From Uncertainty to Evidence in Medicine, One Trial at a Time
Associate Professor Birgit Grund recognized the potential of statistics to help solve important problems at a young age while studying mathematics in Germany. After completing her PhD and postdoc in Europe, she came to the United States and joined the faculty here at the University of Minnesota. "I enjoy collaborating with a lot of people," she says, which led her to branch out to apply her statistical knowledge to other areas, specifically the medical field.
In 1999, Grund became involved with a team researching treatments for HIV/AIDS. At the time, effective drugs had been recently discovered. So far, there is no cure for HIV, but with life-long drug treatment, the progression to AIDS can be delayed by decades or prevented altogether. Drugs have side effects, however. Many doctors believed a patient should start treatment immediately when diagnosed with HIV, while many others believed that for healthier patients, watchful waiting would be a better option, delaying treatment and treatment's side effects as long as the patient's immune system was still in good shape. "This was an important question that needed to be asked," says Grund, noting how fast medicine moves in today's world.
Working with the Coordinating Center for Biometric Research at the Division of Biostatistics, School of Public Health, Grund participated in the development of a randomized clinical trial to answer this question. This trial, "Strategic Timing of Antiretroviral Treatment" (START), was conducted by the INSIGHT network, an international organization with centers in 32 countries in Africa, Asia, Australia, Europe, North and South America, and Grund routinely works with doctors and statisticians from all around the world. "I am a small part of a big machine," Grund states, emphasizing the importance of collaboration for high-impact research. The organization receives its funding from major health institutions such as the National Institutes of Health (NIH) and national health agencies in Europe and Australia. Pharmaceutical companies donated the medication.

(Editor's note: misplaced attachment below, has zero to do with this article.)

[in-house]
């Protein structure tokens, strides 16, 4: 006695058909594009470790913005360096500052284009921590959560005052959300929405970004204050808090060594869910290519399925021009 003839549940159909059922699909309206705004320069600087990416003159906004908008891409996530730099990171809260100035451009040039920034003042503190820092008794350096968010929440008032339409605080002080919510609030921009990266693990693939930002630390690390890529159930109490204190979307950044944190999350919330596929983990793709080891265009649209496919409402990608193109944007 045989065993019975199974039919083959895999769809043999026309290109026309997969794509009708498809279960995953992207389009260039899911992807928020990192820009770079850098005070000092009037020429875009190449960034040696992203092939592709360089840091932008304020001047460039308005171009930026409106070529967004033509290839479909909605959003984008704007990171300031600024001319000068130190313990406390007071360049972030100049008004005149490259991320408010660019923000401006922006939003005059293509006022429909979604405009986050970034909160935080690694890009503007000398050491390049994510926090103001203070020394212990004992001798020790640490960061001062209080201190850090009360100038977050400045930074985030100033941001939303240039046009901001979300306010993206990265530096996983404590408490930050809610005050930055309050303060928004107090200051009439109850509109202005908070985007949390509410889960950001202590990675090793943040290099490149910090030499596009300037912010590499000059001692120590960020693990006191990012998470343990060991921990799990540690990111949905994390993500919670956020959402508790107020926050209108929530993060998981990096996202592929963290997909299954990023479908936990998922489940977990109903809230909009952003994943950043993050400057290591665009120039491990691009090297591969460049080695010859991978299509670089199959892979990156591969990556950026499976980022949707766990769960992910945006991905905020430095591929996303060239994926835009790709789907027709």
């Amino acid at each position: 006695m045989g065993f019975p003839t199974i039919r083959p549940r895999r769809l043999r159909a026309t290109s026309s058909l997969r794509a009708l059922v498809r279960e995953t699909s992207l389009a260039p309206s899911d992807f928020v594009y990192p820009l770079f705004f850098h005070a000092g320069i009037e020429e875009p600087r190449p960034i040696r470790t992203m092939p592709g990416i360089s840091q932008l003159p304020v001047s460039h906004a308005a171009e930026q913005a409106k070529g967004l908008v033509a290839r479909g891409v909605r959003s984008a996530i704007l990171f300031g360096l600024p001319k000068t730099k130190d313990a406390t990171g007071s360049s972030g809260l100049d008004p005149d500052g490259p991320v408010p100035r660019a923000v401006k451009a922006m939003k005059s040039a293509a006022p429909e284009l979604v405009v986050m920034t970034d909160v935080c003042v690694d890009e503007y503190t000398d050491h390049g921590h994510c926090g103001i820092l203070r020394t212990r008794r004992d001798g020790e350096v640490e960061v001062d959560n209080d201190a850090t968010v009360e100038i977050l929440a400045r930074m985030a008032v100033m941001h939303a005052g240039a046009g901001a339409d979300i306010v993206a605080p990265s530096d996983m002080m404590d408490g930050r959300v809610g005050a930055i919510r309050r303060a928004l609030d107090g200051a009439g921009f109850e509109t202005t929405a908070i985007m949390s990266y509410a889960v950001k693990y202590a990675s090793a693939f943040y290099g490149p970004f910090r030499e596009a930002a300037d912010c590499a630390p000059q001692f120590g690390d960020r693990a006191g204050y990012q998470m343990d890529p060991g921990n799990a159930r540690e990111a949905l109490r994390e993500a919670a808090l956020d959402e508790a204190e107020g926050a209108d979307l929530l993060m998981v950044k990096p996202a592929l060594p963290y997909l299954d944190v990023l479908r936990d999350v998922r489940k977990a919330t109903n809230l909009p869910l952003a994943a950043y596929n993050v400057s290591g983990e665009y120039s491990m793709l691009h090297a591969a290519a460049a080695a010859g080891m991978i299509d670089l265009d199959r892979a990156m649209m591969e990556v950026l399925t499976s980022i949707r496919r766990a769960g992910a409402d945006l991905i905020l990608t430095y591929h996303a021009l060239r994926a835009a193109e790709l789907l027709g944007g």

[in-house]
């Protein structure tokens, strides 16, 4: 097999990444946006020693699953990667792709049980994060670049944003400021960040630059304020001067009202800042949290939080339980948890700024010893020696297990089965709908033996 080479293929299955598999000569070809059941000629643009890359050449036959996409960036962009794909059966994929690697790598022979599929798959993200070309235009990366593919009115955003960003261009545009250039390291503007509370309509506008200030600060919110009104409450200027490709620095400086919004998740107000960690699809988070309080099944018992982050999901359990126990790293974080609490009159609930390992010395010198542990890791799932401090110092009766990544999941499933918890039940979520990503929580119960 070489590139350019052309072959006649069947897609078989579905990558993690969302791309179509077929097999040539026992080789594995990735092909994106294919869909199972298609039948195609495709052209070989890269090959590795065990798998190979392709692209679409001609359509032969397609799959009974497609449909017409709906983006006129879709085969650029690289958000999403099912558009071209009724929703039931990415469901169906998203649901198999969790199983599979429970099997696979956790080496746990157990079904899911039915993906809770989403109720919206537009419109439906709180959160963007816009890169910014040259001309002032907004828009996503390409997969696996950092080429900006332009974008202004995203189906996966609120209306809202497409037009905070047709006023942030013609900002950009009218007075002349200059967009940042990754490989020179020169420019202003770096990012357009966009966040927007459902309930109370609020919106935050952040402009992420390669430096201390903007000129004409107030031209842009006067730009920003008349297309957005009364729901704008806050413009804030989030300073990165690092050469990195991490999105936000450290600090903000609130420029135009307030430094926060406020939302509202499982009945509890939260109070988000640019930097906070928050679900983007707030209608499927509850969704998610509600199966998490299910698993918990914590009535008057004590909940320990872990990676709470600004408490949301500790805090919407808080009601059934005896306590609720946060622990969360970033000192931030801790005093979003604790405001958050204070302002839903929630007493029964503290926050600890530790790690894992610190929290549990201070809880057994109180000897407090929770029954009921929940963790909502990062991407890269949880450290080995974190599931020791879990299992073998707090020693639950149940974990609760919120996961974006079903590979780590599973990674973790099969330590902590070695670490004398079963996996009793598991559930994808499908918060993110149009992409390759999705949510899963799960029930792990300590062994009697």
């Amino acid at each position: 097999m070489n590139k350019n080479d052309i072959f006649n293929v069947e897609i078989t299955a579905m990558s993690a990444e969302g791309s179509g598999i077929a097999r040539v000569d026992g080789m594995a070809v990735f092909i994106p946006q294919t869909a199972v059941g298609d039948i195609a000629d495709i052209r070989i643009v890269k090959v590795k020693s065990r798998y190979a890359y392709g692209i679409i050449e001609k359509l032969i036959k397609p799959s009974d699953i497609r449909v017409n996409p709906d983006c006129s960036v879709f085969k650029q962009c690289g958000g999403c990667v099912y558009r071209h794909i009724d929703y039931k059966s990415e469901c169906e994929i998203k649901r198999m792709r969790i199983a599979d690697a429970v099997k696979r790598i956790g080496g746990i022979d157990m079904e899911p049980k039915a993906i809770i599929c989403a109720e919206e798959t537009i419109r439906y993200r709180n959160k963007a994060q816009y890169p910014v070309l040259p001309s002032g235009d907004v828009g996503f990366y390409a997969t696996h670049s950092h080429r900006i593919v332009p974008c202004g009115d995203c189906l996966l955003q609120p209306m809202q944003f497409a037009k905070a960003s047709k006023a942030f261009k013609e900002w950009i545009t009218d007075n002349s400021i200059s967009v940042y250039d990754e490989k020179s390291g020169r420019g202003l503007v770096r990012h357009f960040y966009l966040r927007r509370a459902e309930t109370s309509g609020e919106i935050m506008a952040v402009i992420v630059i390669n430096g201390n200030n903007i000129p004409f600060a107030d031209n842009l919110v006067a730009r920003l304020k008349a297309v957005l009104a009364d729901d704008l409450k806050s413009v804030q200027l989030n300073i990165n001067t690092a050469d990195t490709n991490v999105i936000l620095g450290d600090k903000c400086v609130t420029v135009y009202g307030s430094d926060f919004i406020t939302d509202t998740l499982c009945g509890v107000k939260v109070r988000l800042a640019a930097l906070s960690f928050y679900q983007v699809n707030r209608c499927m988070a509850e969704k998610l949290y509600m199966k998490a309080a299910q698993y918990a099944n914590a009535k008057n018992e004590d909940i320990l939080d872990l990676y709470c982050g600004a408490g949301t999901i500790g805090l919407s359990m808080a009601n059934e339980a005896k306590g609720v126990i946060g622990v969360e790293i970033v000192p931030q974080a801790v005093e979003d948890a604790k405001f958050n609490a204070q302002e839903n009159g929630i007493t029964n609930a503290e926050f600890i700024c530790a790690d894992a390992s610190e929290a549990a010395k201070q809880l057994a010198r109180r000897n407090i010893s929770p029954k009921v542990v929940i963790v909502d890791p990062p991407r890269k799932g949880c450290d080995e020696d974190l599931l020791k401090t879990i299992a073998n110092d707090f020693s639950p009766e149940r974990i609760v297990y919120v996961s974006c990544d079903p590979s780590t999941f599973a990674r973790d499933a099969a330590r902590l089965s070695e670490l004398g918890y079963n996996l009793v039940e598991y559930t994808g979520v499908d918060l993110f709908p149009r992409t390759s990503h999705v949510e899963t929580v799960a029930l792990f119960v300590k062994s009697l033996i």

Before the trial could begin, numerous steps had to be taken. Medical professionals and statisticians had to agree on which questions exactly they wanted answered, and how to do this. They had to decide on their primary outcome measure, on the target population, on how long drug treatment could be safely delayed in one of the groups, and what the results would mean for HIV/AIDS treatment. "These issues all are part of developing a clinical trial," Grund pointed out, meaning a much longer and arduous process was to come. "It takes a year or two to design a large trial, it is a major undertaking," Grund says. The experiment involved observing the development of symptoms and side effects within the two treatment groups: those who were assigned at random to begin treatment immediately and those who were assigned to wait. The experiment started in 2009 and was continued for six years before results became publicly available.
As a statistician, Grund primarily worked on the data analysis. The trial was blinded, meaning that researchers and trial participants did not know preliminary results while the trial was still ongoing. Maintaining the confidentiality of interim results in such trials is very important, in order to avoid prejudice from early, still uncertain data. To protect the participants' safety, NIH convened a Data and Safety Monitoring Board (DSMB), an international committee of specialists who met in Washington, DC, once or twice a year to review summaries of the emerging data, discuss the progress, and decide whether the trial should continue, be changed in some way, or stopped. Grund led a small team of statisticians who produced these interim reports. In 2015, the DSMB recommended to unblind the data, because the trial had answered the research question. The trial had shown that it is beneficial to start treatment immediately, rather than wait. This finding had a large impact on the medical community and changed the World Health Organization's (WHO) and the United States' treatment guidelines. "It was very satisfying to work with a committed team toward a common goal," Grund states, emphasizing the importance of helping the community, and in this case, on a global scale.
The research findings made the front page of the New York Times, a very exciting time for Grund and her colleagues. "The evidence we found is the gold standard," she notes, adding that all of their hard work paid off. The experiment’s results were presented at large AIDS conferences and were published in the New England Journal of Medicine, inspiring other research in HIV/AIDS and the publishing of numerous secondary papers.
Meanwhile, Grund's role on the team has changed. She is continuing to work with medical investigators to produce papers and plans to continue researching HIV/AIDS. How did she get into this research? "Pure luck, I was at the right place at the right time," she says with a smile across her face.